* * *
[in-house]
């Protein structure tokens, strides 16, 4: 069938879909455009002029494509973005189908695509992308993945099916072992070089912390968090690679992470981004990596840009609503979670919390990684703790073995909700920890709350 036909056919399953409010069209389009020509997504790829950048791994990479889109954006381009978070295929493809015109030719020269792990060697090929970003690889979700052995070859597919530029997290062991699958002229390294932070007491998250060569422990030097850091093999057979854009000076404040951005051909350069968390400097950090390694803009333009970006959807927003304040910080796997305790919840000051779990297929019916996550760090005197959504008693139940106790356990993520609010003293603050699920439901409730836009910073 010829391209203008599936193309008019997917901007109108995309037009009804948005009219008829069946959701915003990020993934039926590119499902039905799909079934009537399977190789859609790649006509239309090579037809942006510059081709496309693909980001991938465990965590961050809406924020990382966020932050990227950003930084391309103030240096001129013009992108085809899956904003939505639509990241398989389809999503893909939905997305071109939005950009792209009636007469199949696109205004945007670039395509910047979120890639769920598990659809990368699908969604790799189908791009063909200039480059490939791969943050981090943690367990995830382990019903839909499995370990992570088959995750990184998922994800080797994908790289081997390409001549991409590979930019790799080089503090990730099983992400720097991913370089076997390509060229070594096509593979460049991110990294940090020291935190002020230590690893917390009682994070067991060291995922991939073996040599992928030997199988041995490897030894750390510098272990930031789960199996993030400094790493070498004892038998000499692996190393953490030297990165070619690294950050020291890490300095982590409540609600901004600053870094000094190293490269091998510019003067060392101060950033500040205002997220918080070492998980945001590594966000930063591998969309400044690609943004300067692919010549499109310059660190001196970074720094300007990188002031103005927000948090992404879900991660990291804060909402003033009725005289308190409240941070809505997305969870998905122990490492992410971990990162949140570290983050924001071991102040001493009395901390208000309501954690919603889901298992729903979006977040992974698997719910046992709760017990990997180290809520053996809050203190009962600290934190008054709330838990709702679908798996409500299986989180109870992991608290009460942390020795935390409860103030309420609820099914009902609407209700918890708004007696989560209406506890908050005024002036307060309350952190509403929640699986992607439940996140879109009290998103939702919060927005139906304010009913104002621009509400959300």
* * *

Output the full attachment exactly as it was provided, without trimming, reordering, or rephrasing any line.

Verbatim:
[in-house]
């Protein structure tokens, strides 16, 4: 069938879909455009002029494509973005189908695509992308993945099916072992070089912390968090690679992470981004990596840009609503979670919390990684703790073995909700920890709350 036909056919399953409010069209389009020509997504790829950048791994990479889109954006381009978070295929493809015109030719020269792990060697090929970003690889979700052995070859597919530029997290062991699958002229390294932070007491998250060569422990030097850091093999057979854009000076404040951005051909350069968390400097950090390694803009333009970006959807927003304040910080796997305790919840000051779990297929019916996550760090005197959504008693139940106790356990993520609010003293603050699920439901409730836009910073 010829391209203008599936193309008019997917901007109108995309037009009804948005009219008829069946959701915003990020993934039926590119499902039905799909079934009537399977190789859609790649006509239309090579037809942006510059081709496309693909980001991938465990965590961050809406924020990382966020932050990227950003930084391309103030240096001129013009992108085809899956904003939505639509990241398989389809999503893909939905997305071109939005950009792209009636007469199949696109205004945007670039395509910047979120890639769920598990659809990368699908969604790799189908791009063909200039480059490939791969943050981090943690367990995830382990019903839909499995370990992570088959995750990184998922994800080797994908790289081997390409001549991409590979930019790799080089503090990730099983992400720097991913370089076997390509060229070594096509593979460049991110990294940090020291935190002020230590690893917390009682994070067991060291995922991939073996040599992928030997199988041995490897030894750390510098272990930031789960199996993030400094790493070498004892038998000499692996190393953490030297990165070619690294950050020291890490300095982590409540609600901004600053870094000094190293490269091998510019003067060392101060950033500040205002997220918080070492998980945001590594966000930063591998969309400044690609943004300067692919010549499109310059660190001196970074720094300007990188002031103005927000948090992404879900991660990291804060909402003033009725005289308190409240941070809505997305969870998905122990490492992410971990990162949140570290983050924001071991102040001493009395901390208000309501954690919603889901298992729903979006977040992974698997719910046992709760017990990997180290809520053996809050203190009962600290934190008054709330838990709702679908798996409500299986989180109870992991608290009460942390020795935390409860103030309420609820099914009902609407209700918890708004007696989560209406506890908050005024002036307060309350952190509403929640699986992607439940996140879109009290998103939702919060927005139906304010009913104002621009509400959300």